• Glen

Our New Planting! (Part 3)

After planting and nice bit of rain to bed the vines into the soil, conditions were ideal for the roots and shoots to start to grow, which didn't take long to be evident... just 10 days after we planted buds were pushing a little bit of green started appearing.

A small green shoot appears on the newly planted vine

But even before we got to that point, the ubiquitous wild boar, who wander through the vineyards all year round, got a little curious about the little wax-topped sticks in the ground. In a couple of instances, they pulled them up, but discovered that they aren't all that interesting after all! Fortunately, this was right after the vines went in, so we were able to re-plant them with little impact, but because this was still a potential problem, we put up an electric fence to keep them out and getting curious about the vines again!

Wild boar tracks lead to and past this upended vine, which we hastily re-planted!

Another issue with the vines came from the nursery. During the grafting process all the buds on the rootstock should be removed, as you only want it to produce roots, not shoots! However, sometimes buds are missed and shoots end up growing on the bottom part of the vine. This isn't good, as the growth takes energy away from the part of the vine that you want to prosper, and the shoots interfere with other management activities and increase canopy density. An example of a vine with a rootstock shoot is shown in the photo below. At the top of the vine is a Grenache blanc shoot, and the reddish leaves below arise from below the graft union, which is just above where those rootstock leaves originate.

A young vine with a rootstock shoot growing out from belpw - a sign of incomplete disbudding at the nursery

The best time to deal with this problem is as soon as you see these shoots, as cutting them out is more difficult the longer they remain on the vine. It can be especially troublesome if the rootstock shoot is growing from beneath the soil surface!

Though we had a couple of decent rainstorms after planting, because the root systems of the vines are so small and delicate, they are very susceptible to drying out. So we definitely needed to get them some of our natural spring water. We took an old plastic tank, mounted it on a trailer and hooked two hoses up to it. Using a few metal rods to hold the hoses in the right place, watering was as simple as driving up and down the rows, pausing at each set of vines before moving to the next!

Our home-made vine watering unit, which can irrigate two vines at a time!


It was very satisfying to see the vines developing so well - the rainfall, while increasing disease risk in the established vines, was a boon for our little babies! We started to see life amongst the vines, too - insects, earthworms, and even ladybird beetle larvae, which are predators of aphids and all around Good Guys!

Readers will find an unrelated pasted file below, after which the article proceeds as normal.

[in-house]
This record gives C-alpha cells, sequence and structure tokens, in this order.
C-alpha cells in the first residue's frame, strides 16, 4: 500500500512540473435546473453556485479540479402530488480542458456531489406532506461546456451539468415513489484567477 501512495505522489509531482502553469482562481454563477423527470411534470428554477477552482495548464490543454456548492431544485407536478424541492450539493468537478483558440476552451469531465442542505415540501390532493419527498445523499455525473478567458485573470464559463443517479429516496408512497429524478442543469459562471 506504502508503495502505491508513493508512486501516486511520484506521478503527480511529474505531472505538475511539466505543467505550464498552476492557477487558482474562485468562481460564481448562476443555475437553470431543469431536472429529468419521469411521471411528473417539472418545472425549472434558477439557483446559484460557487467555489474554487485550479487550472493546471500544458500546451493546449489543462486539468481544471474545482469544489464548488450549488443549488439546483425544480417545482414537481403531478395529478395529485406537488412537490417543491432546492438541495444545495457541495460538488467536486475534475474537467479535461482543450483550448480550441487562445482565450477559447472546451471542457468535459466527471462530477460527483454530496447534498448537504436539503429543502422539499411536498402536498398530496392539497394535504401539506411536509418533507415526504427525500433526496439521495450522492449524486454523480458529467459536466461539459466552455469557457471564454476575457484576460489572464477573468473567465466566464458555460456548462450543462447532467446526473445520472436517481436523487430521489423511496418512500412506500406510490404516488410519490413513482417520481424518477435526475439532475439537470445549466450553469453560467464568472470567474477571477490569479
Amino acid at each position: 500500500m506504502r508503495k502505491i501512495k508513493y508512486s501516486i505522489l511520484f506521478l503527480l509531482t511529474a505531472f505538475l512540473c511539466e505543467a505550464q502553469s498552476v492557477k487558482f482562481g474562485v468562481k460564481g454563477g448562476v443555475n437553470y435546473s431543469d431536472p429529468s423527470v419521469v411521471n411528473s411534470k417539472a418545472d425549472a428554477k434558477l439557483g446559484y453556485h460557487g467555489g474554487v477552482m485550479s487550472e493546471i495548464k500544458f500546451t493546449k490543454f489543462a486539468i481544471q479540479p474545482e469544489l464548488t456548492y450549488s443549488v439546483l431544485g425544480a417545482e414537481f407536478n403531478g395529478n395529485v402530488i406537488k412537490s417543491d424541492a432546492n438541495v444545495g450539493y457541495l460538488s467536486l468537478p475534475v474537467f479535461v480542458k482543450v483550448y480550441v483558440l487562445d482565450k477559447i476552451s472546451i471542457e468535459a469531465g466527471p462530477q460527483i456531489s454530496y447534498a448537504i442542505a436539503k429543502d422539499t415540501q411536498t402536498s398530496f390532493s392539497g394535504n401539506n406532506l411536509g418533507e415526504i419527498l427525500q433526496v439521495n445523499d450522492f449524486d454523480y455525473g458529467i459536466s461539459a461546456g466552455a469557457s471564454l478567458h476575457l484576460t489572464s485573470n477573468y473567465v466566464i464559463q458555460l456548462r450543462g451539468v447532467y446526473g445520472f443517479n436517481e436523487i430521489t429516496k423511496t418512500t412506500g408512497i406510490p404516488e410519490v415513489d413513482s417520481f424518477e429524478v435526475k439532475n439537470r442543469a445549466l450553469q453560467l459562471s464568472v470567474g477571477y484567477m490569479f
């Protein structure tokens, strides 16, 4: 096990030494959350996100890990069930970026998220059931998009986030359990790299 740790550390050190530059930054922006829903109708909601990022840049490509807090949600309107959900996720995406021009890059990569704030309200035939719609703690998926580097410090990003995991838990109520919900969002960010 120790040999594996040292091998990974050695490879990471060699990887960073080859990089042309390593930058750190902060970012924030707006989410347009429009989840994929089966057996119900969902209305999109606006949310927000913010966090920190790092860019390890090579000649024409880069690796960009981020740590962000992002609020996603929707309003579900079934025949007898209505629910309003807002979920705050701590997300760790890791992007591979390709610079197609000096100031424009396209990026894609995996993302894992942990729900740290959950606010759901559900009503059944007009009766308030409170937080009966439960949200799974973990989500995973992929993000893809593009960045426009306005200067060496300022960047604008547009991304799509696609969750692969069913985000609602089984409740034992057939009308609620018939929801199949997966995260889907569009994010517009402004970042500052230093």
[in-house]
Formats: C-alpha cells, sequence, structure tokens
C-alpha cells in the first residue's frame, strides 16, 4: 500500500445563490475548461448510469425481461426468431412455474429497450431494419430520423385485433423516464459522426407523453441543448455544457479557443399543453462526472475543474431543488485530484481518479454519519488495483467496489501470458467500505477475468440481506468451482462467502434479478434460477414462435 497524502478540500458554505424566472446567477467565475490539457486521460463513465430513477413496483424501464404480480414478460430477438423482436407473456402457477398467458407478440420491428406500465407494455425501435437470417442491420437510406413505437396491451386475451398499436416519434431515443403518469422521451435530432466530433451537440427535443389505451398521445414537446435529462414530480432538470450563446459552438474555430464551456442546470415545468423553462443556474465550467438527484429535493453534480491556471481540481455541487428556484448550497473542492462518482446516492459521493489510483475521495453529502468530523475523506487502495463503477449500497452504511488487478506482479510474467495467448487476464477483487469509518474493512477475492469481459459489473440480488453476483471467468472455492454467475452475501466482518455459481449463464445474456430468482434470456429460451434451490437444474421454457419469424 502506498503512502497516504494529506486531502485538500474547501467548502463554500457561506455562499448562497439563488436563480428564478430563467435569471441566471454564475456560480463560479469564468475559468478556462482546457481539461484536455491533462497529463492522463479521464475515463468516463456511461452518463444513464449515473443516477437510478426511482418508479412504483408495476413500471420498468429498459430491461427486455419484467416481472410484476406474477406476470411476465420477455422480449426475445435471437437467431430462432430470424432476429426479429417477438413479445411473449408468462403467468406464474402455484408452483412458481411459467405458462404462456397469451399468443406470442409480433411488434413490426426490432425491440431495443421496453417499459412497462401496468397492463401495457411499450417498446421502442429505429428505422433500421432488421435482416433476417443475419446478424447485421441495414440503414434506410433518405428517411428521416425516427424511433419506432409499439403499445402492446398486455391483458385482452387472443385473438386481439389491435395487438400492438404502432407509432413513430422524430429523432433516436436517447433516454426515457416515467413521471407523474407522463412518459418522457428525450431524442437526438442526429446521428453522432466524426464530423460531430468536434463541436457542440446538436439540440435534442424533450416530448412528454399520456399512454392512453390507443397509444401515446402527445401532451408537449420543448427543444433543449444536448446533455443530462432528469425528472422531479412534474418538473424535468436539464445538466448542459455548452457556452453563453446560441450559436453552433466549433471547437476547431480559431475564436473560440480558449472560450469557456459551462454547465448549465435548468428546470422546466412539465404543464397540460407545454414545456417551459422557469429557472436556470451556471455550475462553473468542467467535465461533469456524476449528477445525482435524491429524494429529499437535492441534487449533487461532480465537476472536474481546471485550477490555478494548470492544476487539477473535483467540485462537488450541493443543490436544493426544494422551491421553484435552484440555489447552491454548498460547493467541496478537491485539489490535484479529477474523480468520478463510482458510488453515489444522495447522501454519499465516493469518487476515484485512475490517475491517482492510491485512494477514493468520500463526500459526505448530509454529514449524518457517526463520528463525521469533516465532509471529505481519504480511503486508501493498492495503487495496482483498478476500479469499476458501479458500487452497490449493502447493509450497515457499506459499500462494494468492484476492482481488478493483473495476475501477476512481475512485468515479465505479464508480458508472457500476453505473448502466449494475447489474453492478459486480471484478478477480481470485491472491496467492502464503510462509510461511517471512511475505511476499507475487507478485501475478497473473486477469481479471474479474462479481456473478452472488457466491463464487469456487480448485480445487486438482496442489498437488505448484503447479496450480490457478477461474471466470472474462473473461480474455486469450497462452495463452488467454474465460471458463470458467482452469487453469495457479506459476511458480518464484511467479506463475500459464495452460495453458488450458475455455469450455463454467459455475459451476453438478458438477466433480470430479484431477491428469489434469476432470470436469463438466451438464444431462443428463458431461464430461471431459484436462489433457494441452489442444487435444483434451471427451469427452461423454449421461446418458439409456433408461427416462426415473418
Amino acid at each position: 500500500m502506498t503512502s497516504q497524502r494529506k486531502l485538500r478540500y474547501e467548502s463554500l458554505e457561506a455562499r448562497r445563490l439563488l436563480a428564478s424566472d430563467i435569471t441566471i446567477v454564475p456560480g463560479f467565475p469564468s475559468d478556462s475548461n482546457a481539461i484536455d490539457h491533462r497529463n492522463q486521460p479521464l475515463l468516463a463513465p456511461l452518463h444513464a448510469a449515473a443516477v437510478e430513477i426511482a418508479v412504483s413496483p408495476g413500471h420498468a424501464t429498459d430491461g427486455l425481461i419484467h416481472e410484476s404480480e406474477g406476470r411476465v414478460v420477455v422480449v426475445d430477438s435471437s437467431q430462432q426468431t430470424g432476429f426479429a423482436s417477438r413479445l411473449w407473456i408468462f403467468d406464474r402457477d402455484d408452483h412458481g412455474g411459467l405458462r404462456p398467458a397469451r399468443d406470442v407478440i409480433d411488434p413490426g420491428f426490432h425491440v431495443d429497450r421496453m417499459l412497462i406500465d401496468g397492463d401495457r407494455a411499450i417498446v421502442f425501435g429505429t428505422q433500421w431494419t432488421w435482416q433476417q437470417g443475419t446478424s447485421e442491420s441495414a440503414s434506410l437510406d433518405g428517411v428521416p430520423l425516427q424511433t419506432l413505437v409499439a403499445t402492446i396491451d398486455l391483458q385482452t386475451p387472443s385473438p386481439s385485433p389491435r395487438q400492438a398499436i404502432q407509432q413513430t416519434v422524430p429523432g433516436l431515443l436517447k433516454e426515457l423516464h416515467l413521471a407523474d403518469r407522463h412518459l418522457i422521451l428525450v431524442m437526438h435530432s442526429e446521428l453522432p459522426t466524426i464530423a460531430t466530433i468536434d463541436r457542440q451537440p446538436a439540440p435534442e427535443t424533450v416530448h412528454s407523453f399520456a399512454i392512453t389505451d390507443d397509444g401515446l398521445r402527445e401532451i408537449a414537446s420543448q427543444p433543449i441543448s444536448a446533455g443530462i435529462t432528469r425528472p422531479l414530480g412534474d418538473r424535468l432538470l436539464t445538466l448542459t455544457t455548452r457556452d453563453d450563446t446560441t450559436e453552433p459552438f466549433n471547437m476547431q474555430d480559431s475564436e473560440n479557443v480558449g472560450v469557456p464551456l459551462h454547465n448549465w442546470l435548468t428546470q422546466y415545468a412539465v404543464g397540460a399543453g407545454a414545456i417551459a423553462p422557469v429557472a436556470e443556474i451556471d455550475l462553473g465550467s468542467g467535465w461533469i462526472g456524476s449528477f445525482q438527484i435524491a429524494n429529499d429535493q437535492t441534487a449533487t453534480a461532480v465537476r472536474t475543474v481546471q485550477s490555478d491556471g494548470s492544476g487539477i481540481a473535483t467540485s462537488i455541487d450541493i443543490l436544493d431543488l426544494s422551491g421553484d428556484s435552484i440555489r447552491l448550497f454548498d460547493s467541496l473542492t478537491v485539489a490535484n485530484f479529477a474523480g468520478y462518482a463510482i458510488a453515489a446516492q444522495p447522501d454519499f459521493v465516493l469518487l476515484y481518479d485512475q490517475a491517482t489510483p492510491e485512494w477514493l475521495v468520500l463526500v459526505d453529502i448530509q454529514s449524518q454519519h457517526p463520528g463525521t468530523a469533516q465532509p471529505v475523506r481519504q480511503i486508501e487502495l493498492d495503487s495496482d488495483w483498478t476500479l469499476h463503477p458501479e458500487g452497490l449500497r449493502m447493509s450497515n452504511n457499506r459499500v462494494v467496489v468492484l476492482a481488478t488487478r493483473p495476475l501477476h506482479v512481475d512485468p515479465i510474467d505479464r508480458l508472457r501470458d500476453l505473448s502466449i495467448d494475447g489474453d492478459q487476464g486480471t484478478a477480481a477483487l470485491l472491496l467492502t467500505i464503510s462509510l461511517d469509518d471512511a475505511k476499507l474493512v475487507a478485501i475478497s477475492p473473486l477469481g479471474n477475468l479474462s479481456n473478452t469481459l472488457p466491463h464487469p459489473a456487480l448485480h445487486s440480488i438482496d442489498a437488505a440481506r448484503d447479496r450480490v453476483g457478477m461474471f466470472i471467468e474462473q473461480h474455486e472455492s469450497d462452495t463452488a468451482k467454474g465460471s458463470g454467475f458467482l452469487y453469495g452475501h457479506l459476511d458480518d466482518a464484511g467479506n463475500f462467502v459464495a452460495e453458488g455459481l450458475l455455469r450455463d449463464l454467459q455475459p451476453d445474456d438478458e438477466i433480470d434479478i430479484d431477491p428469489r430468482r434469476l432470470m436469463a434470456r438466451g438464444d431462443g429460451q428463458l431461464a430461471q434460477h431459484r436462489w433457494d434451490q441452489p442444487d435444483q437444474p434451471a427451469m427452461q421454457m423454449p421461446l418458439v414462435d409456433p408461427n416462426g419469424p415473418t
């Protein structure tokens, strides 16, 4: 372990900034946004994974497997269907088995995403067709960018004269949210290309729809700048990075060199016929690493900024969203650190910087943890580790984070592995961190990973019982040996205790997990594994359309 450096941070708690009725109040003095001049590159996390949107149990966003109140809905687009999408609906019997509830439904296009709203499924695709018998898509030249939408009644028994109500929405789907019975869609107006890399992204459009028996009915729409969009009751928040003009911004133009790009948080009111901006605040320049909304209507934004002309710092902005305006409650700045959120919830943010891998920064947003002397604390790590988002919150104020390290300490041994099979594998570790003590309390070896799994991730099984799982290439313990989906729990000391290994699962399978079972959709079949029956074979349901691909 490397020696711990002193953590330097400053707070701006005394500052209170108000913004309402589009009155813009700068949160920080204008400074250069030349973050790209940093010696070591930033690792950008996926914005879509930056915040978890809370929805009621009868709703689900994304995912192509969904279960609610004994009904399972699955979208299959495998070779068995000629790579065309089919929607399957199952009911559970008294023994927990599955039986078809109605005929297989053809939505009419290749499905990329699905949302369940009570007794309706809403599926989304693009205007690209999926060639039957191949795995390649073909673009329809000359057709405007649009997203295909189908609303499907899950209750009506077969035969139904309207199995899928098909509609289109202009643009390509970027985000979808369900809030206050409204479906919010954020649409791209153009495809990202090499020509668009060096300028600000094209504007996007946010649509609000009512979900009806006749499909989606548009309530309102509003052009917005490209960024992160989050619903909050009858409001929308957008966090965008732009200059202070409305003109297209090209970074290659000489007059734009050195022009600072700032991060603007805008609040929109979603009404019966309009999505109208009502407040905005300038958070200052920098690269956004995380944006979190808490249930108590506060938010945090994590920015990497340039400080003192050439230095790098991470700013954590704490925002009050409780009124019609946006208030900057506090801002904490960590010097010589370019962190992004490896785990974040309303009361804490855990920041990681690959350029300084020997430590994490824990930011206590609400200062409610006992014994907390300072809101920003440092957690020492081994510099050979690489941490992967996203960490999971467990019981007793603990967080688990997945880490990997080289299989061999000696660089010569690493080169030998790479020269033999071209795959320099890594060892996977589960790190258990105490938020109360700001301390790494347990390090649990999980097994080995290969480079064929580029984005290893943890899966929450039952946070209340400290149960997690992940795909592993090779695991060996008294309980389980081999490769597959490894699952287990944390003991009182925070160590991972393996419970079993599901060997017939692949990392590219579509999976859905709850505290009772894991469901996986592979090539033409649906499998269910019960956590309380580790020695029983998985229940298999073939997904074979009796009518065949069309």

Young vine leaves, showing a ladybird beetle larva on one.

To focus the energy of the vines and get them growing upward as quickly as possible, we chose to remove all but the strongest one or two shoots, which goes counter to what most managers do in the area. However, we want the vines to get established on the trellis as soon as possible, to enhance root system development and make management easier.

Animated gif of a young vine before and after shoot removal

Because we only want the best for our vines, to give them a bit of a boost we purchased some bamboo stakes and paper tubes, which are designed to protect the vines from the wind and direct sun. It also makes them grow upwards more quickly, and keeps the rabbits and hares from eating the green shoots. But before we could apply those, a little elbow grease was necessary to remove the weeds from around the base of the vines

Good old fashioned hand weeding in the vineyard

Once that was done, the stakes and sleeves could go in...

Bamboo stakes and a paper vine guard placed at each vine

The electric fence continued to do it's job keeping the boar out, although there was evidence that they did try to push through!

The electric fence used to keep the wild boar out of the new vineyard

It was great to see the progress, and soon some of the vines were peeking out of the tops of the vine guards.

Chenin blanc shoot growing out of the top of the vine guard

Lifting the guards off revealed the effects on shoot growth. In the photo, see that the internodes (distance between leaves on the shoot) at base are very short - this was before the guard was put on. Above this the internodes are longer, which is a result of less stress on the vine. This picture was taken less than 3 weeks after the vine guard was put on, so growth was very rapid.

A vine guard removed to show the different rates of growth before and after the vine guard was put on

The next job was to start putting in the trellising system so the vine growth can be supported. We've just completed putting in the metal intermediate posts, and after this is putting in the wooden end posts, their anchors and stringing up the fruiting wire, to which the shoots can grow.

Galvanised steel intermediate posts going into the ground

In our next chapter about the new vineyard we'll check up on how the vines are growing and what the trellising system is looking like! Until then, À votre santé!


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